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Title: Stability and Coulomb fission of multiply charged molecular clusters
Author: Harris, Christopher
Awarding Body: University of Nottingham
Current Institution: University of Nottingham
Date of Award: 2015
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The stability of multiply charged clusters under the influence of electrostatic repulsion contained within them is determined by the balance between the cohesive forces holding the cluster together and the repulsion between the charges. Experimentally, the onset of stability is determined through the observation of a critical size, below which the cluster ceases to be observed. There is a region above the critical size in which a multiply charged cluster becomes metastable and the fragmentation into charged fragments can be detected in the experimental time frame. The most interesting pathway is the separation of the precursor into charged fragments which is termed Coulomb fission, which if the metastable peaks from the processes are observed, can contain information about the interactions between thecharged dielectric fragments and add to our understanding of how like charged species interact in nature. The work contained presents an investigation of the multiply charged molecular cluster systems: (C6H6)nz+, (CH3CN)n Z+, (C4H8O)n z+, (NH3)n z+ and (H2O)n z+. Using updated experimental procedures, the critical sizes for multiply charged molecular clusters is determined for charge states of up to z = 8+ and are compared to predictions made with existing theories. The coulomb fission into charged fragments is observed using the mass analysed kinetic energy (MIKE) scanning technique and by simulating the shape of the experimental peak, the experimental energy release following the separation is determined. This energy is found to agree well with the predictions of a dielectric particle drop model which describes the interactions between dielectric bodies.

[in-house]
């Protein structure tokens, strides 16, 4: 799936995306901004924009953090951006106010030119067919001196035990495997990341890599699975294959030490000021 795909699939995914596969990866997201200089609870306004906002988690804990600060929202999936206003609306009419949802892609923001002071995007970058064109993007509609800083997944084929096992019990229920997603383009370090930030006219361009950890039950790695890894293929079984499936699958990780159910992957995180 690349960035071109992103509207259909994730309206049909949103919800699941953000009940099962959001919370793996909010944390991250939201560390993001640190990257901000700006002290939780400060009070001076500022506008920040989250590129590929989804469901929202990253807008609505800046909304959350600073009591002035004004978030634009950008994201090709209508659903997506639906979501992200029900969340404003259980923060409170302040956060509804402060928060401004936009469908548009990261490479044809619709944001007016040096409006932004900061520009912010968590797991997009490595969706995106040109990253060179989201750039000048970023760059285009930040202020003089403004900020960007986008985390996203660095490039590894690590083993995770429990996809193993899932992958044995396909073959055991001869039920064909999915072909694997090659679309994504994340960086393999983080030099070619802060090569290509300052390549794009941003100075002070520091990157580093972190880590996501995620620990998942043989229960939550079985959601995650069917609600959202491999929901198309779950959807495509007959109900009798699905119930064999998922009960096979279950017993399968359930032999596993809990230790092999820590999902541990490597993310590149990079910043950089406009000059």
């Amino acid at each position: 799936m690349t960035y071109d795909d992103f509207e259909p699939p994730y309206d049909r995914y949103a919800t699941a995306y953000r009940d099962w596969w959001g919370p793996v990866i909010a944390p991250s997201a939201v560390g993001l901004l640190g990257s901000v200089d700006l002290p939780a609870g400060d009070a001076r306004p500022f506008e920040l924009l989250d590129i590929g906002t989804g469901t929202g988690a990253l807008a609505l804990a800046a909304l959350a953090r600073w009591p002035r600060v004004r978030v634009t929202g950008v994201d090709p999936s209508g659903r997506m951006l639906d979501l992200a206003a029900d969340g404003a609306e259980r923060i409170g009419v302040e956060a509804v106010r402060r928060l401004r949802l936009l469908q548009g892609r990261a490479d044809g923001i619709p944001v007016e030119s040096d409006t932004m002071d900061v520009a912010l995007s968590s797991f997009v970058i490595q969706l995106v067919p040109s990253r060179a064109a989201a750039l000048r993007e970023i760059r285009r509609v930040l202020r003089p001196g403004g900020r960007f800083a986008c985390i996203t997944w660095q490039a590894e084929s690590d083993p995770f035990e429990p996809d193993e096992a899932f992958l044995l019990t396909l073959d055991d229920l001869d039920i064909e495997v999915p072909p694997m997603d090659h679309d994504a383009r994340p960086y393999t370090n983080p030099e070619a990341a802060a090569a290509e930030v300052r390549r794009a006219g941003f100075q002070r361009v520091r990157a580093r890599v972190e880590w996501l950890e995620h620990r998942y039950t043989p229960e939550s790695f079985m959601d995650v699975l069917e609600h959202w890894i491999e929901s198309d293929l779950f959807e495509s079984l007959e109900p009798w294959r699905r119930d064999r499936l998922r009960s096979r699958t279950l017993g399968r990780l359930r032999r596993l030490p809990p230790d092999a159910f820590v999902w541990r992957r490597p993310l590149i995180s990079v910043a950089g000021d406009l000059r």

Supervisor: Not available Sponsor: Not available
Qualification Name: Thesis (Ph.D.) Qualification Level: Doctoral
EThOS ID:  DOI: Not available
Keywords: QD241 Organic chemistry